Single Letter

HAM/1/2/46

Letter from John Dickenson to Mary Hamilton

Diplomatic Text


      4.

Saturday -- 4 Sepr. 13

As soon as I had sent off my letter by the old Post Woman I took
my Fishing Rod & went to the River & had only one Shower of Rain
& very good Sport -- if I had been an Adept my Bag would
have been distended as it was I brought a very pretty
Dish of Trouts which were acceptable as Two Gentlemen
dined here Revd. Mr. Bere a sensible Clergyman & a Mr.
Badcock who made his fortune in America & is settled in
this Neighborhood -- In my sport I forgot the perpendicular
hill I went around before dinner & had hard work to return
in time as it requires half a Milean hour to come from the bridge
which is only a mile --
Sunday -- We went to Church at 11 -- a very decent Congregation
in the morning -- I was gratified by the manner in which
yr- Knight discharged his Duty as a Parish priest -- his Voice
is loud & clear & he reads extremely well -- I told him if Clergymen
were paid by the Tones of the Voice, in the profession as fine
Ladies pay their Footman wages by their Heigth, his Salary
would be immense -- his Voice would fill Westminster Abbey --
without an effort -- After service I took the poney & rode to the
Bridge to take a Sketch of it for Louisa & tho[1] it is a very rude
Attempt, I presume she will understand it is meant for a
Bridge without much explanation -- The Scenery about it is
beautiful -- The afternoon Service was well attended -- the Church
was crammed full -- James had a Christening & a Churching -- and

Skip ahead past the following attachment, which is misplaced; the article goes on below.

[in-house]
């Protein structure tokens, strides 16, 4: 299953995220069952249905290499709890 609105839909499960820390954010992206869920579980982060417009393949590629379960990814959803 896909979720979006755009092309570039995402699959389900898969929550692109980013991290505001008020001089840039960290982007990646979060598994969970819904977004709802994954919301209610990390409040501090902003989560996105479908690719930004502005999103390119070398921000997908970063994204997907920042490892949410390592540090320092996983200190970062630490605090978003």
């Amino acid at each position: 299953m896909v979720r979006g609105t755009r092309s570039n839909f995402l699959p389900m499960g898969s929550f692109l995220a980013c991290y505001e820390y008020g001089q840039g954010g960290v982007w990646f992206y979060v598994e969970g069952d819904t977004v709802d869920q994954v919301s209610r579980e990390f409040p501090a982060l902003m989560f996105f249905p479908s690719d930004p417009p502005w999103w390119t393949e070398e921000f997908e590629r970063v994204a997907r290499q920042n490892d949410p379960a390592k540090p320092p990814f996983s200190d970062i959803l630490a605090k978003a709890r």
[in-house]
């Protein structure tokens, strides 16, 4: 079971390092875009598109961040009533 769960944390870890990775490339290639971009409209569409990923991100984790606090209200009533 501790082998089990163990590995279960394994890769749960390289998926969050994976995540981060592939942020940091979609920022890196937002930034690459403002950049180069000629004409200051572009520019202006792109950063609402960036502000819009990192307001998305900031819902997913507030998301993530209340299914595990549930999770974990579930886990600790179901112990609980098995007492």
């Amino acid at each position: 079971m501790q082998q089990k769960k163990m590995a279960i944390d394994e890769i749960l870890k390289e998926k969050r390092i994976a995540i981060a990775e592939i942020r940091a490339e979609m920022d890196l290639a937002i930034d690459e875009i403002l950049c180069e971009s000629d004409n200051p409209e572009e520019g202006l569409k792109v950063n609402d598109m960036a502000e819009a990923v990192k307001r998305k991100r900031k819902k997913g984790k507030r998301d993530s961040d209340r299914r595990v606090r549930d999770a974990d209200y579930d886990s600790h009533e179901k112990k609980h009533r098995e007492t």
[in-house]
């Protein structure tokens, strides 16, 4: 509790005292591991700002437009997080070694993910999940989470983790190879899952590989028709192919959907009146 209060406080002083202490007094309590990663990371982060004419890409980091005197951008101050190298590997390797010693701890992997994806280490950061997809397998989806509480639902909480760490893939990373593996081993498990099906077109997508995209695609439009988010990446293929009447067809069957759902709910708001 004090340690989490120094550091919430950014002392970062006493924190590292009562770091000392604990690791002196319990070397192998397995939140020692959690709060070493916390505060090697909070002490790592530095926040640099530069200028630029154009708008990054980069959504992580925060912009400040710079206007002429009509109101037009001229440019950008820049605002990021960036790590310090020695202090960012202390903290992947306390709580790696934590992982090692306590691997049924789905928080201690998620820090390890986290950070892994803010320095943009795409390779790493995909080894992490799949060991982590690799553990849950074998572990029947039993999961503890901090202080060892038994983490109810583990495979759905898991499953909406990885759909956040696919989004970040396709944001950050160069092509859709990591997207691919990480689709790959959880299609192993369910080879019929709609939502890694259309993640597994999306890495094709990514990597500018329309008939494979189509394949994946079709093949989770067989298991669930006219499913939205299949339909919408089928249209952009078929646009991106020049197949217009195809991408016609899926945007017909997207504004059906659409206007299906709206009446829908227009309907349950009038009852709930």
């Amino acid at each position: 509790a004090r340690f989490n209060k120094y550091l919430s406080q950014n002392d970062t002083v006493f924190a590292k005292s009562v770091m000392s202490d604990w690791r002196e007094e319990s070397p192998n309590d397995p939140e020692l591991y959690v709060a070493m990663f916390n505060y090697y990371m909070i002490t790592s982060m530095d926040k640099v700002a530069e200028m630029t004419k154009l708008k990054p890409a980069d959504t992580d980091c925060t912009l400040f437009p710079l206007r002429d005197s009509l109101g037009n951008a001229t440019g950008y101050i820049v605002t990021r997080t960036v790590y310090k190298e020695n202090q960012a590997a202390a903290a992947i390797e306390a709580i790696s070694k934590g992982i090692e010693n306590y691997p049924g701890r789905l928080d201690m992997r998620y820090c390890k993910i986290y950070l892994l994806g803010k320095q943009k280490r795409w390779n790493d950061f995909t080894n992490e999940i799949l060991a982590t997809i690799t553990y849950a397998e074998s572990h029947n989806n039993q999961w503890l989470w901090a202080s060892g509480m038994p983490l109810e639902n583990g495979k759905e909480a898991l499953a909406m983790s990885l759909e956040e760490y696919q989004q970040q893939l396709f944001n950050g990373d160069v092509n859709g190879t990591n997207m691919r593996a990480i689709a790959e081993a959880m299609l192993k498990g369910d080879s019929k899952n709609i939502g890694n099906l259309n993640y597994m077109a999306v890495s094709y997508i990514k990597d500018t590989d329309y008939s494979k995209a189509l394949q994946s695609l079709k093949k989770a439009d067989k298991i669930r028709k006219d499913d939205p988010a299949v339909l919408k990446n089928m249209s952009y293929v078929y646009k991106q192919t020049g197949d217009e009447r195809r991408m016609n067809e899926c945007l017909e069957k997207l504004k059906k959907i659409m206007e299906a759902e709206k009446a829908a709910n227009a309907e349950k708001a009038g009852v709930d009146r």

the Children sang their Catechism -- & he gave us an excellent Sermon
on the Nature of the Catechism -- There is a fine Orchestra -- 3 Ladies
sing who are much superior to Catalani[2] -- Mrs. Vaughan & Miʃs Hay have
3 Violins & 2 Players on the Violoncello -- So that the Band are sure of one



Performer -- I observed when these Operators wish to shew their Talents
& give a Shake wch. frequently occurs -- They give the Instrument a good
hearty Shake -- & once to produce the same effect, the performer drew
his Bow two or three Times over the same Note rapidly which produces
a degree of Melody that Nothing can exceed & at the same time proves his
taste & fine Ears -- After evening Service Mrs. & Miʃs P. rode to Bampton
& as soon as they returned the Rain began & has seldom ceased for many
minutes --
Monday -- Constant Rain has prevented our going a hunting or
rather to see a Hunt -- if they Sportsmen really go out & find a Deer
they will be as wet as wet -- We talk of going tomorrow to Exeter
but unleʃs there is a probability of better weather it will not be advisable
Mrs. P- shewed me a fine Collection of China -- She has some beauties
& one handsome set with the Arms -- In examining my fishing
apparatus this morning I found two small fish that were overlooked
for you must know dinner was ready when I returned from fishing